Vladimir Putin and Donald Trump talk at the start of a leader's meeting at the Asia-Pacific Economic Cooperation summit in Danang EPA
© EPA
Vladimir Putin and Donald Trump talk at the start of a leader's meeting at the Asia-Pacific Economic Cooperation summit in Danang
Allegations of links between Russia and Donald Trump's former campaign manager were fabricated by the US President's opponents as a weapon against him, Vladimir Putin has claimed.

Reports Mr Putin's relatives had been in contact with the Trump administration were untrue, the Russian President told a briefing at the end of the Asia-Pacific Economic Cooperation summit in Vietnam.

He described claims of any Kremlin interference in the US election as "absurd".


Comment: The idea that a few twitter advertisements could swing a US election is insulting to the American people and demonstrates just how hysterical and demented the western establishment is:


Earlier, Mr Trump said the accusations had hurt Mr Putin's feelings.

"He said he didn't meddle," the US leader told reporters aboard Air Force One. "I asked him again. You can only ask so many times... He said he absolutely did not meddle in our election. He did not do what they are saying he did.

"And I believe, I really believe that, when he tells me that he means it."

Multiple US intelligence agencies have concluded Moscow interfered in the 2016 election to an attempt to swing the vote in the Republican's favour.

Investigations are also underway to determine whether Trump campaign officials colluded with the Russians.

President Trump has previously claimed the probes were a witch hunt and questioned the findings of US spy agencies.

Speaking during a flight from Danang to Hanoi on Saturday, he suggested Democrats had created an "artificial barrier" to US-Russia relations by accusing Moscow of meddling in the 2016 election.

Mr Trump's former campaign manager, Paul Manafort, has been indicted in the investigation along with his former deputy Rick Gates, on charges including conspiracy to defraud the US. His former foreign policy adviser George Papadopoulos was also charged and has admitted lying to the FBI.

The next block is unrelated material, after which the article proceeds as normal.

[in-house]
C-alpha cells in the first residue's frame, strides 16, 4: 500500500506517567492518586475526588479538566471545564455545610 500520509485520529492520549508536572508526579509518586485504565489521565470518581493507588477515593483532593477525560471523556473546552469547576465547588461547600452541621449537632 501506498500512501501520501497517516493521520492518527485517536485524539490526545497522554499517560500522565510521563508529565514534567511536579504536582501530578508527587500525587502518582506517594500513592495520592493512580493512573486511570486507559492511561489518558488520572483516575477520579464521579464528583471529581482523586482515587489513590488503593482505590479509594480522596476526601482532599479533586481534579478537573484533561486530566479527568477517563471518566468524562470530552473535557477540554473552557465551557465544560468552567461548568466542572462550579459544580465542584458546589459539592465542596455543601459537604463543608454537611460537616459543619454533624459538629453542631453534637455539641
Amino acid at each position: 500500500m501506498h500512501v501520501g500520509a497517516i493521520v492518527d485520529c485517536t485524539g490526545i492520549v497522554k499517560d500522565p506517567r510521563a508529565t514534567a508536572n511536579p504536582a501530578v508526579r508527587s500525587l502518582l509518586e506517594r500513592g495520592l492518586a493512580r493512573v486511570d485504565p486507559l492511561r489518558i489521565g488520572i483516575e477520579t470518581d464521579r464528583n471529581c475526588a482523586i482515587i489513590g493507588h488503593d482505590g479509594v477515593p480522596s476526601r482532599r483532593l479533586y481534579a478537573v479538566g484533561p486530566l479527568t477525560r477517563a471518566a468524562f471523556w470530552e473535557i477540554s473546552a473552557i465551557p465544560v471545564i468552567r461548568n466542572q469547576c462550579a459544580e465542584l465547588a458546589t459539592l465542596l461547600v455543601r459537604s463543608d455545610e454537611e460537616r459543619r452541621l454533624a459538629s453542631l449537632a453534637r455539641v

Yet Mr Trump claimed the allegations of election meddling were an "artificial Democratic hit job" that "gets in the way" of relations between Moscow and Washington. He said Mr Putin was "insulted" by the claims.

The two presidents spoke informally two or three times during the summit and, although they did not have a formal meeting, agreed a joint statement on the future of war-torn Syria.


The statement said there was no military solution to Syria's conflict and called for political dialogue. Mr Trump said it the agreement would save "tremendous numbers of lives".

"We did it very quickly," Mr Trump said. "We seem to have a very good feeling for each other, a good relationship considering we don't know each other well."

He added: "If we can save many, many, many lives by making a deal with Russia having to do with Syria, and then ultimately getting Syria solved and getting Ukraine solved and doing other things, having a good relationship with Russia's a great, great thing. And this artificial Democratic hit job gets in the way."

Mr Putin described Trump as "a well-mannered person and comfortable to deal with".

"We know each other little, but the US president is highly civil in his behaviour, friendly. We have a normal dialogue but unfortunately little time," he said.

The Central Intelligence Agency, the Federal Bureau of Investigation and the National Security Agency concluded in a report declassified in January that Mr Putin ordered a campaign to affect the outcome of the last year's US election.


The agencies said the Russian government had a "clear preference" for a Trump victory.

Mr Putin's associates hacked information, paid social media "trolls" and backed efforts by Russian government agencies and state-funded media to sway public opinion, the agencies said.

The report stopped short of assessing whether Russia succeeded in swaying the election result